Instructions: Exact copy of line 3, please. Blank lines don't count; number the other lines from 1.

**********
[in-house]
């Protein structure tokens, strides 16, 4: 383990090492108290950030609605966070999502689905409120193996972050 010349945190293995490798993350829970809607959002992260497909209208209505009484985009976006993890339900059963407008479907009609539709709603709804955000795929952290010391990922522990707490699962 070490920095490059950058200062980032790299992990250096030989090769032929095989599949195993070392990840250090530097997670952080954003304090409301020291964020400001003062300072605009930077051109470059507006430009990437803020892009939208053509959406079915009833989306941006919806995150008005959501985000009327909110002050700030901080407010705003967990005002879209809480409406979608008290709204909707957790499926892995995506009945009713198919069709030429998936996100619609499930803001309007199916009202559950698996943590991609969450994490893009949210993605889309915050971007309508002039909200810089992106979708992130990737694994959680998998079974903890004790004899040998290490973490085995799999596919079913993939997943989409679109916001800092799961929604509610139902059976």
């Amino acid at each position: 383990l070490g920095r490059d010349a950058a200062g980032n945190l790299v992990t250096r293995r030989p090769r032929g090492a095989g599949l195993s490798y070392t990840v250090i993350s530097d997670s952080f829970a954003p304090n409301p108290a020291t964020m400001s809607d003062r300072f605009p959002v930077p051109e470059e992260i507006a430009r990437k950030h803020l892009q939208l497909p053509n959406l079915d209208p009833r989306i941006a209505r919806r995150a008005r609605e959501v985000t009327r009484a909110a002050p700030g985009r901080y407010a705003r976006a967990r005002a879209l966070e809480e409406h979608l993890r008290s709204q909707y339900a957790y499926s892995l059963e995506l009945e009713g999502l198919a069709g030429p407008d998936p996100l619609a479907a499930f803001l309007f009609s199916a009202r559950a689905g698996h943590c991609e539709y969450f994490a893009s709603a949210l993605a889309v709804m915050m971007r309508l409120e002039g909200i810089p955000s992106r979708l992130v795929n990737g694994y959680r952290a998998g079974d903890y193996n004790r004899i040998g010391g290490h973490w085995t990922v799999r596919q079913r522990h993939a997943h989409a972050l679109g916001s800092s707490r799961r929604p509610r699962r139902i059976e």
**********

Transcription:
């Amino acid at each position: 383990l070490g920095r490059d010349a950058a200062g980032n945190l790299v992990t250096r293995r030989p090769r032929g090492a095989g599949l195993s490798y070392t990840v250090i993350s530097d997670s952080f829970a954003p304090n409301p108290a020291t964020m400001s809607d003062r300072f605009p959002v930077p051109e470059e992260i507006a430009r990437k950030h803020l892009q939208l497909p053509n959406l079915d209208p009833r989306i941006a209505r919806r995150a008005r609605e959501v985000t009327r009484a909110a002050p700030g985009r901080y407010a705003r976006a967990r005002a879209l966070e809480e409406h979608l993890r008290s709204q909707y339900a957790y499926s892995l059963e995506l009945e009713g999502l198919a069709g030429p407008d998936p996100l619609a479907a499930f803001l309007f009609s199916a009202r559950a689905g698996h943590c991609e539709y969450f994490a893009s709603a949210l993605a889309v709804m915050m971007r309508l409120e002039g909200i810089p955000s992106r979708l992130v795929n990737g694994y959680r952290a998998g079974d903890y193996n004790r004899i040998g010391g290490h973490w085995t990922v799999r596919q079913r522990h993939a997943h989409a972050l679109g916001s800092s707490r799961r929604p509610r699962r139902i059976e």